Mormon trek tests strength and courage on Jericho Trail
If you happened to be driving through the Francis Marion Forest earlier this month, you may have seen something that made you doubt your eyesight: teenagers dressed in pioneer garb emerging from the forest pulling 400-pound handcarts across a paved highway.
Yes, 21st century girls were wearing cotton bonnets and floor-length cotton dresses with bloomers underneath. Boys donned straw hats, overalls, and, of course, the requisite bandanas.
If you chose to follow this anachronistic spectacle, you would have learned that the 122 teenagers and almost half that many adults walked 19 miles along the South Carolina’s Jericho Trail — in the rain.
Why? To re-enact a Mormon migration, a migration that began in Nauvoo, Ill in 1846 and ended 1,300 miles later in Salt Lake City, Utah.
The first wave of 19th century Mormon pioneers started the trek west to flee persecution from hostile neighbors and politicians. But they weren’t just running from danger; they were following a dream that they could find a place to flourish and practice their religion.
The journey lasted up to a year and was taken by about 70,000 men, women and children between 1847 and 1868. Violent mobs, starvation, disease, attacks from Indians, and extreme weather stole the lives of nearly one in 20.
None of the Lowcountry re-enactors lost their lives, but their short journey was not without incident.
One girl got entangled in a briar patch and another was run over by a handcart. One adult nearly passed out from a kidney stone and another took a heroic leap into a five-foot deep “puddle” to keep a handcart from falling into the mire.
Within hours of beginning the simulation, everyone’s clothes were wet and caked with mud. Food was meager: a clementine, a stick of beef jerky, and a couple of saltine crackers for lunch. The youth, divided into families of 10 children with a “Ma” and “Pa,” slept in canvas tents and lean-tos atop roots, rocks, and holes.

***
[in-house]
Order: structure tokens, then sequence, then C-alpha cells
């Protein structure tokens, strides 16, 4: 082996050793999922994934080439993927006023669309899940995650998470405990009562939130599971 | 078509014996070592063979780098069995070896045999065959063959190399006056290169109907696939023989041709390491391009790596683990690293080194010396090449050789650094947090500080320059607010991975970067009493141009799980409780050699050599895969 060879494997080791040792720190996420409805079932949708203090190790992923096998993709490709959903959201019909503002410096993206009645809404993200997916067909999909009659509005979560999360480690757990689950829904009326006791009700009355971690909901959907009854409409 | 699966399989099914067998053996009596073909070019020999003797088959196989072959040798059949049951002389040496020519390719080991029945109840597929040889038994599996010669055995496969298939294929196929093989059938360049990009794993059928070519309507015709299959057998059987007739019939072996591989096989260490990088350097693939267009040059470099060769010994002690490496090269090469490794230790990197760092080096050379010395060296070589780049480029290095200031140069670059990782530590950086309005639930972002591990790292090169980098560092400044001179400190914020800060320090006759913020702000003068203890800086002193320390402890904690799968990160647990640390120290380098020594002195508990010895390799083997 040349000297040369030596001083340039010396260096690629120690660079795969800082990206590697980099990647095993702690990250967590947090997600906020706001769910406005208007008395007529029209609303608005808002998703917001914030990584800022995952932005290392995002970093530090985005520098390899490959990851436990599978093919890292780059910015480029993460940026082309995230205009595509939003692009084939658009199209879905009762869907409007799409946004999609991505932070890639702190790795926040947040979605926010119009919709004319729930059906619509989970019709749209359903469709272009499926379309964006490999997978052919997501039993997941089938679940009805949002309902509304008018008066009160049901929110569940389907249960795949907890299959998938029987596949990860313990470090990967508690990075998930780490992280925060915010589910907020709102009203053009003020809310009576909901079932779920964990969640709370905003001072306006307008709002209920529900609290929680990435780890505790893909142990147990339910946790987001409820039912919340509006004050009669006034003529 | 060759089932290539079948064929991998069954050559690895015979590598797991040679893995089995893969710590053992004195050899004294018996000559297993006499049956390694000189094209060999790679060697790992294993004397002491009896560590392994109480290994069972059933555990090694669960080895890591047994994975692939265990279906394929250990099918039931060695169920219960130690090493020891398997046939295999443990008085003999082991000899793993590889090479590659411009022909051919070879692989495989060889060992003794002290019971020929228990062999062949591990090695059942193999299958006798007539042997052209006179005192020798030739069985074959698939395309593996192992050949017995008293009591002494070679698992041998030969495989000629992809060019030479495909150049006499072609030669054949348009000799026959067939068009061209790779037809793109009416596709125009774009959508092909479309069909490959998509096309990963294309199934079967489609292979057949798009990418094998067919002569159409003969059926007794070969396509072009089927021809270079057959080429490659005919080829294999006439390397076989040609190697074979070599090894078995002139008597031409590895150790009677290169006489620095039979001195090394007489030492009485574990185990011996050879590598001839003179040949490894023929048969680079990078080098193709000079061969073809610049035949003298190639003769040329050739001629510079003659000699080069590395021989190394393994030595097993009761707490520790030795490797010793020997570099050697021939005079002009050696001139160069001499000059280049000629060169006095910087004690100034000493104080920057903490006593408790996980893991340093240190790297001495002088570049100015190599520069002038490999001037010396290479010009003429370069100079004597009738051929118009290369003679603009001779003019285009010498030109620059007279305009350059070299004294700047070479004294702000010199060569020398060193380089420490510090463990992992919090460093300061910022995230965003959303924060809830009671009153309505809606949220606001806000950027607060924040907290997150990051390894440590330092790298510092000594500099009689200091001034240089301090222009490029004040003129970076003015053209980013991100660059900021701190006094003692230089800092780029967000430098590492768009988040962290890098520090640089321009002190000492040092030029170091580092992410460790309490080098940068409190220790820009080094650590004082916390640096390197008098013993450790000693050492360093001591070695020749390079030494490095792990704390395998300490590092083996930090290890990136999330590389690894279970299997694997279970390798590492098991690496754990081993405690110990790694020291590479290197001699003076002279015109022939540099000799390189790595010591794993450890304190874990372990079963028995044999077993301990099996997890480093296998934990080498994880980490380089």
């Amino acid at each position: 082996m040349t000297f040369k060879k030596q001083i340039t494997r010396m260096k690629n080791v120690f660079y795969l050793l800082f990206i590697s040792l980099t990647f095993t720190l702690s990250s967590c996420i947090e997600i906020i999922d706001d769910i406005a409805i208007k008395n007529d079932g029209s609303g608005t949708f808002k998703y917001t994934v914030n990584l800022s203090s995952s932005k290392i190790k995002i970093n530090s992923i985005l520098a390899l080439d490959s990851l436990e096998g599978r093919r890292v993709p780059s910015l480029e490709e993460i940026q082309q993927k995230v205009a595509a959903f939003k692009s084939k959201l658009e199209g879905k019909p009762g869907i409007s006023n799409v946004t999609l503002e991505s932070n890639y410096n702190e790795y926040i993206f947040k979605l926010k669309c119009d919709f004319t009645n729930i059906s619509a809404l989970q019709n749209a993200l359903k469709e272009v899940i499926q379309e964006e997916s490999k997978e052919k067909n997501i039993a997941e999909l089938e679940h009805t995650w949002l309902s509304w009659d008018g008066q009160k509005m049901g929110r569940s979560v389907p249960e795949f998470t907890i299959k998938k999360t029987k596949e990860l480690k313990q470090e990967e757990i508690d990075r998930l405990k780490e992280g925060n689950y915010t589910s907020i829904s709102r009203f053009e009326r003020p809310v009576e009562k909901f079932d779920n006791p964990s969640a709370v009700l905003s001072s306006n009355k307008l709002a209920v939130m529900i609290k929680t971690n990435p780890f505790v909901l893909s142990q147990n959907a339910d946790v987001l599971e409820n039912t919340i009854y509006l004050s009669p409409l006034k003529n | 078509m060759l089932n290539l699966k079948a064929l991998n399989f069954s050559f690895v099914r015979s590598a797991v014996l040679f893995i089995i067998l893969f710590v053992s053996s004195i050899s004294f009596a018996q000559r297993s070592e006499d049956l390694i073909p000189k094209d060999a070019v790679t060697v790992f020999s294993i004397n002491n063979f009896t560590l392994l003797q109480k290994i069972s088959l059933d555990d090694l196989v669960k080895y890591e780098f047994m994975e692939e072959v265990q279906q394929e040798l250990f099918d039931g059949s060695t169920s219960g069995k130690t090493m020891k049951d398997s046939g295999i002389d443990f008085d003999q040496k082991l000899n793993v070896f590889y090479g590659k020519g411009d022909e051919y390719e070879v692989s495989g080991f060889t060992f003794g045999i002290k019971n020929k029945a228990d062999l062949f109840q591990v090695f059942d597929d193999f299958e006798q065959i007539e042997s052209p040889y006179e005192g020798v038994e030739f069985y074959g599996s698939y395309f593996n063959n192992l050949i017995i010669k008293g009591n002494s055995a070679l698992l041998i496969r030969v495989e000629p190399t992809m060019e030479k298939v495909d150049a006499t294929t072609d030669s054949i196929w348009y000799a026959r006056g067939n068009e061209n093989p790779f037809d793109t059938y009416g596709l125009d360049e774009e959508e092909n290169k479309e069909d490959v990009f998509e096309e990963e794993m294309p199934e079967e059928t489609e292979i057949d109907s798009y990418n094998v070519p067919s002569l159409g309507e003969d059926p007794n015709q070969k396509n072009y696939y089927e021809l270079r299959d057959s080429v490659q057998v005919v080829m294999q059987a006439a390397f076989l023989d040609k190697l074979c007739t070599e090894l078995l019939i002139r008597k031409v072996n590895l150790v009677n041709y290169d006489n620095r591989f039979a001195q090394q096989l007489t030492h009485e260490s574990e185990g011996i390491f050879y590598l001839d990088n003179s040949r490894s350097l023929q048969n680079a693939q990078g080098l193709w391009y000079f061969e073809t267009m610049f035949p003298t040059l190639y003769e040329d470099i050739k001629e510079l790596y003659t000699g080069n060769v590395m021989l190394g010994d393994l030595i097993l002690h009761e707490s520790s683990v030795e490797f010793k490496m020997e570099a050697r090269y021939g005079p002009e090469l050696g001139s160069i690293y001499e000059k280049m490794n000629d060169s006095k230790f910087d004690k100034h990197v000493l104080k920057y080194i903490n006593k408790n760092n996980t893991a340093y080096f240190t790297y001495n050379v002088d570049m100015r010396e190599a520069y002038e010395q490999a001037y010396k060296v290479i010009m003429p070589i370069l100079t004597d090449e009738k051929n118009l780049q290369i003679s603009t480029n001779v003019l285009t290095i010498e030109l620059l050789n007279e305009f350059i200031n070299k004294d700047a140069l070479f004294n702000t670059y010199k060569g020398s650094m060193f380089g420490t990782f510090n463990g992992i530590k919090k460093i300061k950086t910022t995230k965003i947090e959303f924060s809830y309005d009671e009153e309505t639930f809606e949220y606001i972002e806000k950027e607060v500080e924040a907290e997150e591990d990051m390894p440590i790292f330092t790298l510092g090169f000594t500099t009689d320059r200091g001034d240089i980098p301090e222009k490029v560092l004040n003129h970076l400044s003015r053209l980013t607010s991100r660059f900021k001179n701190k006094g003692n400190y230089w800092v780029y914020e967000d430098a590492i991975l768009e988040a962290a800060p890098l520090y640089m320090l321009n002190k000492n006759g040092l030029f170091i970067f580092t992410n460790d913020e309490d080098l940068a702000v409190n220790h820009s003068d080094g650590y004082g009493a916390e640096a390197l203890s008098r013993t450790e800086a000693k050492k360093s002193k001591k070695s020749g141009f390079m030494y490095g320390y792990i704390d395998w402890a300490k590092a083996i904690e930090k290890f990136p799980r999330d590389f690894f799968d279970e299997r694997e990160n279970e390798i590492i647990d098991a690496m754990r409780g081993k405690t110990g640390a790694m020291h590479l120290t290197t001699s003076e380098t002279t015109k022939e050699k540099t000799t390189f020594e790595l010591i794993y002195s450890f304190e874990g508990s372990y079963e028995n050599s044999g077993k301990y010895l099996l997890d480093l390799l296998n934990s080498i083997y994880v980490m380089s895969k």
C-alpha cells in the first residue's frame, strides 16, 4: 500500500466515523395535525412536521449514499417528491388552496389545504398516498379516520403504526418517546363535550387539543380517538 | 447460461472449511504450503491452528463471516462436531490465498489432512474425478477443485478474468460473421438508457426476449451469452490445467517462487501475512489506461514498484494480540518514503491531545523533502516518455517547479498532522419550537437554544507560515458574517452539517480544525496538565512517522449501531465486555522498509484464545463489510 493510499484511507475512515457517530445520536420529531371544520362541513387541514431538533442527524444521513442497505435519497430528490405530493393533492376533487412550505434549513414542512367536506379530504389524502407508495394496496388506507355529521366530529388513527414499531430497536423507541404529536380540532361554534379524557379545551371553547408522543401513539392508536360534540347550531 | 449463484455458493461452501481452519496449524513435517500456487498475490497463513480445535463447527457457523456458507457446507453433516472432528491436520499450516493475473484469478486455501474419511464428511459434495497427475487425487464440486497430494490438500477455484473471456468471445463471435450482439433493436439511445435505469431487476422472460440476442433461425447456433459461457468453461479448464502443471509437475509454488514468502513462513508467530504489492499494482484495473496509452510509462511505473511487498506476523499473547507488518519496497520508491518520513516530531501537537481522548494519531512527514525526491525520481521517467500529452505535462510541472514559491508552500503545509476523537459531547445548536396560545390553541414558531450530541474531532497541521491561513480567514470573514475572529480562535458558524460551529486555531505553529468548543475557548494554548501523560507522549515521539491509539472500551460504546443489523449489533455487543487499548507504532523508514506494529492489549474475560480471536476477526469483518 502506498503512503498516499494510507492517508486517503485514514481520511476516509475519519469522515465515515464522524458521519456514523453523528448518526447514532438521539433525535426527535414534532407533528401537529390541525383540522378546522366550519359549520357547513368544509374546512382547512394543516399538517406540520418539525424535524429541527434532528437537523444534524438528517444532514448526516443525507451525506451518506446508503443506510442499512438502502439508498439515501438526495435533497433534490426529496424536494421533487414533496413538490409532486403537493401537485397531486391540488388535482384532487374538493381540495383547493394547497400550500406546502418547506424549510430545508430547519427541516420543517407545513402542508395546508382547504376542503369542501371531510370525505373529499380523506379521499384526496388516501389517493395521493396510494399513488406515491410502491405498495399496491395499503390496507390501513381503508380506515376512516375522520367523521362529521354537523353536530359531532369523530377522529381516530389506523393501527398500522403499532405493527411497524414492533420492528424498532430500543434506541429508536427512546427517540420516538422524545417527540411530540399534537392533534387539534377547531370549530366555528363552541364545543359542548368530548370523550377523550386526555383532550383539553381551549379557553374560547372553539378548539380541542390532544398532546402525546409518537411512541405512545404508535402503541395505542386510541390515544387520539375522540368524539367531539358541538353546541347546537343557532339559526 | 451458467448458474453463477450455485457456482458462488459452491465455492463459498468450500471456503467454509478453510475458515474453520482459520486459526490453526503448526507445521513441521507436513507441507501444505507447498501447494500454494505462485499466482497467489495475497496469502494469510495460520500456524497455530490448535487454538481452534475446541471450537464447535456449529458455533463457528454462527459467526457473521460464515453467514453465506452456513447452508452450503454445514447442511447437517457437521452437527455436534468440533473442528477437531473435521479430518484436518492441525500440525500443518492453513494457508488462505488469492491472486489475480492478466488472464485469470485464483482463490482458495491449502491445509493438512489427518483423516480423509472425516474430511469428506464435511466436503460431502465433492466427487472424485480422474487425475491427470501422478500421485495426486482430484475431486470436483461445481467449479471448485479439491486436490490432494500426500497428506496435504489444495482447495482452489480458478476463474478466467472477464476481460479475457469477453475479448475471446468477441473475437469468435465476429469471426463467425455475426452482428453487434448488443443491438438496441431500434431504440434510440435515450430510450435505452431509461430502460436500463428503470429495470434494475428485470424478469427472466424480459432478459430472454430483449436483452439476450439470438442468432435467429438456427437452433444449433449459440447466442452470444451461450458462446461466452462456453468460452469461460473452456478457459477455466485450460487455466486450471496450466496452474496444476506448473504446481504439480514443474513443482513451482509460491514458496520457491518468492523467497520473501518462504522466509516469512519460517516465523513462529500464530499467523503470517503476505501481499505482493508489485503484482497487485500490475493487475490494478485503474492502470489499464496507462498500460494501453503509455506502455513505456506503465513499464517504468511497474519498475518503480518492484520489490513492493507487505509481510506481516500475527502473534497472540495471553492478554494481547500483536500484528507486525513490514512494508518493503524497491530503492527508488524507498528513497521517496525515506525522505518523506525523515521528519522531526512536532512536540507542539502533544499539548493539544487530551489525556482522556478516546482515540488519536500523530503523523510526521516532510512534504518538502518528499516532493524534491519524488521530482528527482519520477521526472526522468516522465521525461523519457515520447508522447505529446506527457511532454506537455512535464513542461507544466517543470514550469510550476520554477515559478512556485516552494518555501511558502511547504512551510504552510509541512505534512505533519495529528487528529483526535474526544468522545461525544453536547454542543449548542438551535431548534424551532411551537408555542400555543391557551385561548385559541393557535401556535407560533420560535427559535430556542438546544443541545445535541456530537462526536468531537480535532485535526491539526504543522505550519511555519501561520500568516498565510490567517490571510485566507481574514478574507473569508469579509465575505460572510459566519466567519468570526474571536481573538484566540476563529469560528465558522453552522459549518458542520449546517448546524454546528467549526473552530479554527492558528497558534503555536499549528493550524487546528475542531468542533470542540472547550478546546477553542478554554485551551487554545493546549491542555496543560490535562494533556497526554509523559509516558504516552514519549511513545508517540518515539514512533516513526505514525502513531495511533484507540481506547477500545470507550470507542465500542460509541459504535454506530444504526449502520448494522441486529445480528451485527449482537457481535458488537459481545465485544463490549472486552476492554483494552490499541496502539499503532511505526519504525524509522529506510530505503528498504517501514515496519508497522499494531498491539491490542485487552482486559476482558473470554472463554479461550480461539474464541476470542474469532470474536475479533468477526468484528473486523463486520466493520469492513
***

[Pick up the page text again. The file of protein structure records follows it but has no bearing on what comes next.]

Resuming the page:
Re-enactments of hardships and crises faced by the pioneers began in the first hour when they were driven into the forest in a cold drizzle by a mob bearing guns and clubs. Other re-enactments included an encounter with the “angel of death,” the death of an infant, a ferry crossing, and a rescue by pioneers who had blazed the trail in better weather.
These South Carolina pioneers did not have their eyes on a western utopia, nor were they feeling persecution.
Pennye Hallam of Mt. Pleasant was the coordinator of the re-enactment.
“The vision from the beginning was to help kids think beyond themselves and gain a greater appreciation of their heritage, family and church,” she said. “They need to understand what hardships their ancestors endured and face physical and personal challenges that build character and testimony.”
One participant confessed that she often complains at home when she’s asked to help out. She explained, “Now that I have an understanding of what the pioneers went through, I’ve asked myself why I complain.”
Another said, “As I pulled the handcart, I felt cold on the outside but warm on the inside.”
Many shared that the experience helped them appreciate the sacrifices that the pioneers endured and the strength of the religious beliefs that empowered them. Buoyed by the faith of their forefathers and foremothers, many of the teenagers shared that their confidence, religious convictions, commitment to teamwork, and gratitude for their families grew with each bump in the road and drop of rain.
The next trek will take place four years from now. In April 2017 if you happen upon a handcart in the Francis Marion, rest assured you’re not crazy and neither are the people dressed up in sunbonnets.